In the interest of full disclosure, I have the “only” seventh grader in “the whole town” who does not have a mobile phone. According to his friends I might be the “meanest mom in town”…
As Madeline Levine persuasively contended in her most recent post, an essential job of parenting in our (especially electronic) media-saturated society is teaching media literacy. In fact, I believe this so strongly that I have incorporated media literacy activities into my classroom curriculum for over a decade. However, in our home we have delayed some of the thornier issues surrounding media inflow. We have one family computer and one television. Both sit in a public area and their use is determined by our family rules.
We expect our children to learn how to become savvy media consumers and we know that the learning process will probably involve some mistakes. For our thirteen year-old, we know he is not quite ready to tackle some of the decisions that accompany texting, immediate picture uploading, or constant availability. As the news will support, even ostensibly responsible and media-conscious political leaders need some more guidance with appropriate versus inappropriate electronic media usage.
In addition to delaying the purchase of a phone, we have limited the amount of media friction in our house by using this time-honored parental technique: distraction. Our oldest is an enthusiastic soccer and baseball player, so we found camps where he could both volunteer and also earn a little money as a junior counselor. The benefits of his “job” are many. He is out of the house and running around for most of the day. He is tired and needs to be up early, so his sleep timing has remained similar to his school-year schedule. He is developing a wonderful sense of responsibility and community through meeting and caring for a pack of younger players. His confidence is growing as he gets immediate and authentic feedback about being a competent counselor. His job skills and reference pool are expanding and will serve as a base when he eventually applies for a ‘real’ job. And, of course, he has much less time to try to negotiate electronic media time.
Encouraging adolescents to do something else with their time is perhaps an obvious, but I think important point. Video games, cell phones, computers, satellite television, iPods, iPads … the opportunity for electronic entertainment is abundant. It is far more prevalent than when I was a teenager. As a result parents need to be more vigilant and more proactive in encouraging their children to experience and participate in the world around them without the filter of a screen.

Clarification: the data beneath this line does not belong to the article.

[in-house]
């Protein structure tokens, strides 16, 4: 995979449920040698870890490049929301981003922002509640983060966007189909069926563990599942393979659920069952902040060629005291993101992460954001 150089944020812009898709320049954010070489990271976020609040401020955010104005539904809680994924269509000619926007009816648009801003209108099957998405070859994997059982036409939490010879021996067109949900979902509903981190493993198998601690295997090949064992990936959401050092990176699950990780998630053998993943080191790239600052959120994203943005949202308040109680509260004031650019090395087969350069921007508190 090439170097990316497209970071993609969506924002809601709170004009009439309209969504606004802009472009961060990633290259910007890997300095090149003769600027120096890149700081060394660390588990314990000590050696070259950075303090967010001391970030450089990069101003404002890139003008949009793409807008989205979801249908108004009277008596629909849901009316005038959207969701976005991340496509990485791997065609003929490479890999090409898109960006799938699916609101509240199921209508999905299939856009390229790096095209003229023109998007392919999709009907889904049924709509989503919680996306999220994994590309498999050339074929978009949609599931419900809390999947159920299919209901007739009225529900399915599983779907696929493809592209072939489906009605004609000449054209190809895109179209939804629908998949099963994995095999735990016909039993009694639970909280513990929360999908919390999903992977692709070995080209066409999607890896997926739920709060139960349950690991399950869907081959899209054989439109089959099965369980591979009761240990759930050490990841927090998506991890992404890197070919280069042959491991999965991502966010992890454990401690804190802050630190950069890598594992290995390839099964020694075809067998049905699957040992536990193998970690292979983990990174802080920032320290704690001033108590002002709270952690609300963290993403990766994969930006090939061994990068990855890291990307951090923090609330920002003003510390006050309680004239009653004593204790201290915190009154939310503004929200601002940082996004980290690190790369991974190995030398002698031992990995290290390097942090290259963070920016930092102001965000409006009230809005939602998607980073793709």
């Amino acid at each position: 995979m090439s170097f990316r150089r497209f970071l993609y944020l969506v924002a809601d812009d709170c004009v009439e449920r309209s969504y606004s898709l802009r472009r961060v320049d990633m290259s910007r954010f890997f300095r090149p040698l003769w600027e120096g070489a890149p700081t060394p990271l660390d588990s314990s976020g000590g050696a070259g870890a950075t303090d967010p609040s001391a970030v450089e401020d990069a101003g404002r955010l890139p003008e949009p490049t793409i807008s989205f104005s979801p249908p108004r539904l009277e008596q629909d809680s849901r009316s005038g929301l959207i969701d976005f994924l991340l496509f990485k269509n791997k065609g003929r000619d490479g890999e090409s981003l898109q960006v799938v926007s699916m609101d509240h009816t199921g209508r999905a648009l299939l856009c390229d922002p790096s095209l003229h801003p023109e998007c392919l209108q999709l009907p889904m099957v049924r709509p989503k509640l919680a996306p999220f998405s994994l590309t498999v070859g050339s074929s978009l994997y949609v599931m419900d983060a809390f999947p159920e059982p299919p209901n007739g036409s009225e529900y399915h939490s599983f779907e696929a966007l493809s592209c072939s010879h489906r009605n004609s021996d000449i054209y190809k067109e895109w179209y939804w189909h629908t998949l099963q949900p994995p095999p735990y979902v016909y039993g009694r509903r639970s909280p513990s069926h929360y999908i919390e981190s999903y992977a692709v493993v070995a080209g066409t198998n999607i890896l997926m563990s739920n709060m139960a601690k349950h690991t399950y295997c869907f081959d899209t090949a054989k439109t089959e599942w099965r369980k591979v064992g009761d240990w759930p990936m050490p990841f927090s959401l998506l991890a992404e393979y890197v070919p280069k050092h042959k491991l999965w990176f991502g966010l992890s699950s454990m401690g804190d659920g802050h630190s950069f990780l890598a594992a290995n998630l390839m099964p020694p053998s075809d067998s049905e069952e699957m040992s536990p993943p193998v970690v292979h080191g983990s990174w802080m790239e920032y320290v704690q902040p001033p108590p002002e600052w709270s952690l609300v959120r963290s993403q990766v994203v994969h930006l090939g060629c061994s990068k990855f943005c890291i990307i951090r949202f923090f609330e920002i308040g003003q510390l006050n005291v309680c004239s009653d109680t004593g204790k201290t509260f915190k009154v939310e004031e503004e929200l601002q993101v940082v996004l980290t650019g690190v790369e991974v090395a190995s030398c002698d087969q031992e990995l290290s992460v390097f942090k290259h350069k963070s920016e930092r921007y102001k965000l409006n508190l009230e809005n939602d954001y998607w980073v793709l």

In the not very distant future, our oldest will likely get a phone and/or a computer. We will continue to have a family electronic media contract and will involve our kids in determining a baseline rate plan with responsibility for overage. We will build up to allowing computer use in a more private space and will require our children to “friend” us when they get a social media account. We will keep reading the books and watching the shows our children are consuming so we can foster their ability to question what they are absorbing. We will insist that all electronic devices spend the night in the kitchen to preserve a sleep-friendly* bedroom.
As we often say at Challenge Success, one size does not fit all. Given the personalities of our ten and four year-old children, we predict the timing for each will be different. We have no idea where technology and electronic media will be in the next few years (our 4 year old was born into an iPhone and Facebook world, not so our 10 year old) so we continue to gauge each new freedom as our children and the landscape changes.
For now, I might remain the “meanest mom in town” for
another year . . .
*First, we hope to prevent nighttime social activity. Second, we think the research demonstrating that using a bright screen can delay the natural production of Melatonin, the body’s sleep hormone, is pretty compelling.
Stephanie Rafanelli is both a school coach and a parent education facilitator for Challenge Success. Stephanie has been a middle school science and math teacher for nineteen years. In addition to almost two decades in the classroom, she has served as department chair, both academic and also grade level Dean, a parent and faculty educator, and a leader of curriculum reform. She has founded and run several summer and afterschool programs such as Sally Ride Science Camp for Girls and Menlo Summer Explorations. Stephanie is an educational consultant for multiple organizations. When she is not thinking about education, Stephanie is usually creating chaos with her three children.